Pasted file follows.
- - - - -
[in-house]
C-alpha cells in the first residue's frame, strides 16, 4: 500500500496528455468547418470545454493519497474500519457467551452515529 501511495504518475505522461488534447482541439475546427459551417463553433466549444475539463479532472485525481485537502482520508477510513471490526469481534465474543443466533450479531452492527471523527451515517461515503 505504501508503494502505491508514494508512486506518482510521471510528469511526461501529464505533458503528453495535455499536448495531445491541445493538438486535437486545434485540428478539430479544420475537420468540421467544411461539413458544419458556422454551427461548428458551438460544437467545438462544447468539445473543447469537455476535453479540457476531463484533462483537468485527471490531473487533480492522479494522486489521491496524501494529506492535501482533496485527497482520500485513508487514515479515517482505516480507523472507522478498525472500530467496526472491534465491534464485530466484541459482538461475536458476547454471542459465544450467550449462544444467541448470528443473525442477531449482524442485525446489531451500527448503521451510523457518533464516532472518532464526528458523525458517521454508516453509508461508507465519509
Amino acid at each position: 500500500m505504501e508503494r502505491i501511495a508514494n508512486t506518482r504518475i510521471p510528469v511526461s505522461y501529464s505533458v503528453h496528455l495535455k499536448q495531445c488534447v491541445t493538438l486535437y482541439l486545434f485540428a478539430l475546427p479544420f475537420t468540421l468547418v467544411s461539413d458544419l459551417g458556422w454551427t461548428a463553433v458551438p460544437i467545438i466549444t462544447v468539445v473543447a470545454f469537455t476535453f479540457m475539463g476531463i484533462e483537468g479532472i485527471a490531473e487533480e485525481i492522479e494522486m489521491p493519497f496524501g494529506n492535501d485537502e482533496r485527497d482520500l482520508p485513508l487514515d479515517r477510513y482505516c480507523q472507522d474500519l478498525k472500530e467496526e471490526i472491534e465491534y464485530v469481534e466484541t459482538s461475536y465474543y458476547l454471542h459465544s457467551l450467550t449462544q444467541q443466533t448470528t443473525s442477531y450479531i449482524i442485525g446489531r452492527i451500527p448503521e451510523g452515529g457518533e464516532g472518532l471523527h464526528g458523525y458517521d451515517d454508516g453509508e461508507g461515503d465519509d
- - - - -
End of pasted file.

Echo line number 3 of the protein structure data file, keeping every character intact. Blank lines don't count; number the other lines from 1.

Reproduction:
Amino acid at each position: 500500500m505504501e508503494r502505491i501511495a508514494n508512486t506518482r504518475i510521471p510528469v511526461s505522461y501529464s505533458v503528453h496528455l495535455k499536448q495531445c488534447v491541445t493538438l486535437y482541439l486545434f485540428a478539430l475546427p479544420f475537420t468540421l468547418v467544411s461539413d458544419l459551417g458556422w454551427t461548428a463553433v458551438p460544437i467545438i466549444t462544447v468539445v473543447a470545454f469537455t476535453f479540457m475539463g476531463i484533462e483537468g479532472i485527471a490531473e487533480e485525481i492522479e494522486m489521491p493519497f496524501g494529506n492535501d485537502e482533496r485527497d482520500l482520508p485513508l487514515d479515517r477510513y482505516c480507523q472507522d474500519l478498525k472500530e467496526e471490526i472491534e465491534y464485530v469481534e466484541t459482538s461475536y465474543y458476547l454471542h459465544s457467551l450467550t449462544q444467541q443466533t448470528t443473525s442477531y450479531i449482524i442485525g446489531r452492527i451500527p448503521e451510523g452515529g457518533e464516532g472518532l471523527h464526528g458523525y458517521d451515517d454508516g453509508e461508507g461515503d465519509d